Six months ago, I wrote what became the final post on my former blog and shared some of my struggles with emotional eating. At some point, I thought it would be interesting to check in again six months later to share how successful my experiment was and so I could boast about how I eat now.
Then I remembered that boasting about my eating habits was why I became uncomfortable blogging about food in the first place.
Inspiration struck this weekend, though, when I listened to a (relatively) recent episode of This American Life, “The Seven Things You’re Not Supposed To Talk About.” I’m sure that at least a few of you have heard it, but if you haven’t, you can stream it here.
In seven acts, producer Sarah Koenig hosts alongside her refined French mother, to discuss the seven topics deemed not appropriate for polite conversation. Some are gauche, some are boring, but mostly, Koenig’s mother insists, no one wants to listen to someone talk about these topics. One of those is diet.
In Act Two, Ira Glass talks with Dr. Steven Bratman, who, before he became an alternative doctor, worked as an organic farmer on a commune where he met no end of people who loved to talk at length about the merits and demerits of certain diets. The people he met there were obsessed with the cleanliness, the purity of their diets, and it dawned on him that maybe there’s such a thing as being too concerned with dieting.
In 1997, Bratman published this essay, using for the first time the word “orthorexia.” The perfect term for the condition, Ira points out, as it combines orthodoxy with anorexia.
Listening to the segment, my heart dropped. Obsessed with food and the latest diet fad and talking about it nearly exclusively … that’s me. Or, that was me. Of course, I didn’t think talking about my dietary restrictions was gauche or boring; my fascination with dieting was in earnest.
Chronic dieters, people who restrict their diets calorically or otherwise, are obsessed with food. It’s been pretty well documented – here’s the Wikipedia entry on the Ancel Keys Starvation Study if you want to refresh your memory. It’s that broken, skipping record thing – you start dieting and restricting your food intake and suddenly you’re going around and around in circles, playing the same three seconds of the song over and over.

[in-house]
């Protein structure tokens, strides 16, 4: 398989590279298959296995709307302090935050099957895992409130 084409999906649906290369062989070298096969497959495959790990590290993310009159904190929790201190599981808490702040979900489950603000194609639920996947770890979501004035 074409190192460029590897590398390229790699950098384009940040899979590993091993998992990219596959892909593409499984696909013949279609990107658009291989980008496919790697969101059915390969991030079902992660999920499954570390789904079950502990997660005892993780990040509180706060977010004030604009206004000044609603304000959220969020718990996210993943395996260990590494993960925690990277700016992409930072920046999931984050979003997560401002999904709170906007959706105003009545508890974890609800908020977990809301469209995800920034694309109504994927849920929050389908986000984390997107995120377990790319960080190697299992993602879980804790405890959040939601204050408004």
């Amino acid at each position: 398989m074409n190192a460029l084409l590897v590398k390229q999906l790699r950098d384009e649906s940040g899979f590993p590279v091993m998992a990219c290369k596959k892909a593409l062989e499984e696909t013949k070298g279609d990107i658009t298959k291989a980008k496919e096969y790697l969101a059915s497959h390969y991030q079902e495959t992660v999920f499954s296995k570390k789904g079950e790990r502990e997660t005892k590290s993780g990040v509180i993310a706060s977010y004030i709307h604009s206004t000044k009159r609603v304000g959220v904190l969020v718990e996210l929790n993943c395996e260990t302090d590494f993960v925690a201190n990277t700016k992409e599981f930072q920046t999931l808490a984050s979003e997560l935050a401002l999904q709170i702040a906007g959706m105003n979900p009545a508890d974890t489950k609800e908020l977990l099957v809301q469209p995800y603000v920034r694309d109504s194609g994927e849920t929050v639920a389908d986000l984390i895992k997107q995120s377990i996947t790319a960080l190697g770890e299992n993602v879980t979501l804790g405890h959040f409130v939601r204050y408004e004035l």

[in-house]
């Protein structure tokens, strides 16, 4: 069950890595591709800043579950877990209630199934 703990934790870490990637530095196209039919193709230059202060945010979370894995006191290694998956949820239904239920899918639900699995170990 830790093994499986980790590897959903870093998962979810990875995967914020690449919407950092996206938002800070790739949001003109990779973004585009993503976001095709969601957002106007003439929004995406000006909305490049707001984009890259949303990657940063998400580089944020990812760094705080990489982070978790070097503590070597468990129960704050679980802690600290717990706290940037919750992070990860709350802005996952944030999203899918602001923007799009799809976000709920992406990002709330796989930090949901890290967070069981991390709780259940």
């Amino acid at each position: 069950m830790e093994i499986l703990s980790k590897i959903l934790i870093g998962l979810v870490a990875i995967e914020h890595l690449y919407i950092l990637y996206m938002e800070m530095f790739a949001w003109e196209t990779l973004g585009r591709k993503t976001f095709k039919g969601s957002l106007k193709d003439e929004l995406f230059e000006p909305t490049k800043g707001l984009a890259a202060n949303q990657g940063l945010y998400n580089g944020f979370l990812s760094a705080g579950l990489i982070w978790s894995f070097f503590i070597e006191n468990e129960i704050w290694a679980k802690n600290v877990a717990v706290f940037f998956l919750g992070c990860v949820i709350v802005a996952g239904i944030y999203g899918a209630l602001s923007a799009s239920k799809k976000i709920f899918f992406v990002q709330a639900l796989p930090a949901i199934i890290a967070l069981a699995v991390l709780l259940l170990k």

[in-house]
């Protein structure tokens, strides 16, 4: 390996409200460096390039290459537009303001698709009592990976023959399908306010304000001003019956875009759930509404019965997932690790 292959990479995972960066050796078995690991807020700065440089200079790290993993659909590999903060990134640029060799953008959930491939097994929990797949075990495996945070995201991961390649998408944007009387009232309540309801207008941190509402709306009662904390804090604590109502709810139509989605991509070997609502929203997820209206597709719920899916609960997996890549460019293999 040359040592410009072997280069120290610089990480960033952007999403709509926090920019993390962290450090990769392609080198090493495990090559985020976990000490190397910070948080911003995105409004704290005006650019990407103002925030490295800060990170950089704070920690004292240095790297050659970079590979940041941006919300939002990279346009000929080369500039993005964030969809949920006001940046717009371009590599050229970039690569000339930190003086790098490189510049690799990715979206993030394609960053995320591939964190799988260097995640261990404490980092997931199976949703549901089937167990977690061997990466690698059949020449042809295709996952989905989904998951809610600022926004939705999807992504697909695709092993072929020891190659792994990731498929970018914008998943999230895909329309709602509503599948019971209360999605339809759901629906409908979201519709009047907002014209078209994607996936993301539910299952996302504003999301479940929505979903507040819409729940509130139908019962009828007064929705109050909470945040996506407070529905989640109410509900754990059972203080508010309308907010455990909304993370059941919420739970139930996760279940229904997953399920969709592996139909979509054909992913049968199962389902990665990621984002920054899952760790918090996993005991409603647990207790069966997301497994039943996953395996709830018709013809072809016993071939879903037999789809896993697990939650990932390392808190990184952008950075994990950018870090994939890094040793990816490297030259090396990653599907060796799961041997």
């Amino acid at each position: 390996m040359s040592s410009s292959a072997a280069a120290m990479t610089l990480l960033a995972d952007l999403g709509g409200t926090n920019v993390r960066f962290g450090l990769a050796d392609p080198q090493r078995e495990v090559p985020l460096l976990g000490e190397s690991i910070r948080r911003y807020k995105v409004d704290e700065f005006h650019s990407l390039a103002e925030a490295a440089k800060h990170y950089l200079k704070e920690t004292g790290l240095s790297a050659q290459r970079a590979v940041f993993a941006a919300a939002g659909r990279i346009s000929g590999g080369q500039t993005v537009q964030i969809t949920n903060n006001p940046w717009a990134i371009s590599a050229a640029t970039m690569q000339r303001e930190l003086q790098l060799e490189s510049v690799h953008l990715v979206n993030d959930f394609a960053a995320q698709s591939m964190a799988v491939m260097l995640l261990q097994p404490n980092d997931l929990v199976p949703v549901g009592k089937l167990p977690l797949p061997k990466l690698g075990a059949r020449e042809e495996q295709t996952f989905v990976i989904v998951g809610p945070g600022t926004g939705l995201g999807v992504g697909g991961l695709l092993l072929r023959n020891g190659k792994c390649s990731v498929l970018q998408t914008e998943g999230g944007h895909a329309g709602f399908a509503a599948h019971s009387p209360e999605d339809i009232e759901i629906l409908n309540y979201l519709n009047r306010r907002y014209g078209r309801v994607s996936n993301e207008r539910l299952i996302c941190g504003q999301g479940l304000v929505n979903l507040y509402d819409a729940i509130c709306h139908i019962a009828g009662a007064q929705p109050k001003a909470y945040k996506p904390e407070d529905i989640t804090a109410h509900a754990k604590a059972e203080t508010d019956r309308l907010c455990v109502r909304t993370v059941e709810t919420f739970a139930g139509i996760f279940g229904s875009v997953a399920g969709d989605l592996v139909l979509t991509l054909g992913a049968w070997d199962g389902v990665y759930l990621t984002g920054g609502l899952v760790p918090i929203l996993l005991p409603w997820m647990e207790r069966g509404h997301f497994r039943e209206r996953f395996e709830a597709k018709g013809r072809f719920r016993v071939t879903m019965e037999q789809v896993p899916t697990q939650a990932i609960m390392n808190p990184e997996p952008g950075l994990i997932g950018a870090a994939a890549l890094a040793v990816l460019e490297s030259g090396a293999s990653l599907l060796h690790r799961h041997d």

Something like that, you know what I mean.
Most interesting about Act Two is that when Ira asks Dr. Bratman his feelings when it comes to talking about diet, Dr. Bratman says “I hate it.” And Sarah Koenig’s mother, so steadfast in her belief that talking about diet is boring, concedes that listening to Dr. Bratman talk about orthorexia is very interesting. But, she says, there’s a caveat – he’s an expert.
In other words, it’s when the rest of us, the laymen, talk about diet that it bores her.
Six months ago, when I wrote that last post, I knew that I was tired of blogging about food and I wanted to write about other things. What I didn’t realize was that blogging about food was keeping me in a pretty negative place. I spent my spare time reading and commenting on other blogs about food/diets, or “doing research” for whatever food restrictions I should next impose on myself, or cooking and taking photos of my latest creations.
Obviously, I still blog about food, but you’ll notice my latest recipes are complicated ones (gluten free caramel eclairs and a minestrone soup three days in the making.) Those are blog worthy because of their complexity – you can argue that I’m still boasting about food, but this was more about cooking success than diet. Which is (I hope) more interesting. Blogging about the broccoli I steamed to eat at dinner .. not interesting.
While I’ve made an effort to stop reading blogs and magazine articles and such about dieting, I was surprised that this topic was discussed on my favorite podcast, on one of the forums I frequent, and on other blogs I read. When I say “this topic,” I don’t mean the episode of This American Life. I mean specifically the diet segment of the episode.
No one seemed to be up in arms about hearing a refined French woman say it’s impolite to talk about your period. But we live in a world obsessed with dieting, and apparently hearing her say she doesn’t want to hear about your diet really pushes people’s buttons.